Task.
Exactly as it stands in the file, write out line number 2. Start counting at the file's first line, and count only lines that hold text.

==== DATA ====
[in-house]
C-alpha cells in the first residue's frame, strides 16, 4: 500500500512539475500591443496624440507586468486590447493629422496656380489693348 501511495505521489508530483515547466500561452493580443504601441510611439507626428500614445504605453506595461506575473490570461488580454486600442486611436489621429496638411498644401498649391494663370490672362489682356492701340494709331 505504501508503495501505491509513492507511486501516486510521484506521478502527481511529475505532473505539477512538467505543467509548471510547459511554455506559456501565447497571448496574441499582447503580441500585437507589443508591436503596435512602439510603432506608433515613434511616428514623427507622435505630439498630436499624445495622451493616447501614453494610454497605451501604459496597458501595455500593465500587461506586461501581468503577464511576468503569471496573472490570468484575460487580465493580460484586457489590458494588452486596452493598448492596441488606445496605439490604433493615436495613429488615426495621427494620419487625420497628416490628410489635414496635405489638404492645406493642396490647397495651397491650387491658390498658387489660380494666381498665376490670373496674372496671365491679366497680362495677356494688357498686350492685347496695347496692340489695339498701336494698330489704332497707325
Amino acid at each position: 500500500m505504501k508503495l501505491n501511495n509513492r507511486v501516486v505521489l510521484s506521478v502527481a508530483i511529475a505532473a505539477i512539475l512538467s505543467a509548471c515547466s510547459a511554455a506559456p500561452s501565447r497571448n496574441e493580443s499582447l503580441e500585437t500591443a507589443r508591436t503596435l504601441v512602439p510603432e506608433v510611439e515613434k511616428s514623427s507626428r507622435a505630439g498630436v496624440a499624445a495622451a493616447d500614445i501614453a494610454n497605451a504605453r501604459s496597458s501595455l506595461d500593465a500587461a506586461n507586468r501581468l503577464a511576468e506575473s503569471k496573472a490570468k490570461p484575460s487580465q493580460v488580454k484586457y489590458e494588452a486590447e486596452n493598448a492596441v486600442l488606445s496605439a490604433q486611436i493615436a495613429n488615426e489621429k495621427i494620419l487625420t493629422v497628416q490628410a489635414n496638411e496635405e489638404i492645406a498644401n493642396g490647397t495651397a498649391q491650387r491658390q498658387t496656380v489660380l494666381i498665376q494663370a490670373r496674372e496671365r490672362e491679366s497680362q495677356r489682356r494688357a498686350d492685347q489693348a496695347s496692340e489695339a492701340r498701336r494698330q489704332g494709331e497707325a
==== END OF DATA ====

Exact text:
C-alpha cells in the first residue's frame, strides 16, 4: 500500500512539475500591443496624440507586468486590447493629422496656380489693348 501511495505521489508530483515547466500561452493580443504601441510611439507626428500614445504605453506595461506575473490570461488580454486600442486611436489621429496638411498644401498649391494663370490672362489682356492701340494709331 505504501508503495501505491509513492507511486501516486510521484506521478502527481511529475505532473505539477512538467505543467509548471510547459511554455506559456501565447497571448496574441499582447503580441500585437507589443508591436503596435512602439510603432506608433515613434511616428514623427507622435505630439498630436499624445495622451493616447501614453494610454497605451501604459496597458501595455500593465500587461506586461501581468503577464511576468503569471496573472490570468484575460487580465493580460484586457489590458494588452486596452493598448492596441488606445496605439490604433493615436495613429488615426495621427494620419487625420497628416490628410489635414496635405489638404492645406493642396490647397495651397491650387491658390498658387489660380494666381498665376490670373496674372496671365491679366497680362495677356494688357498686350492685347496695347496692340489695339498701336494698330489704332497707325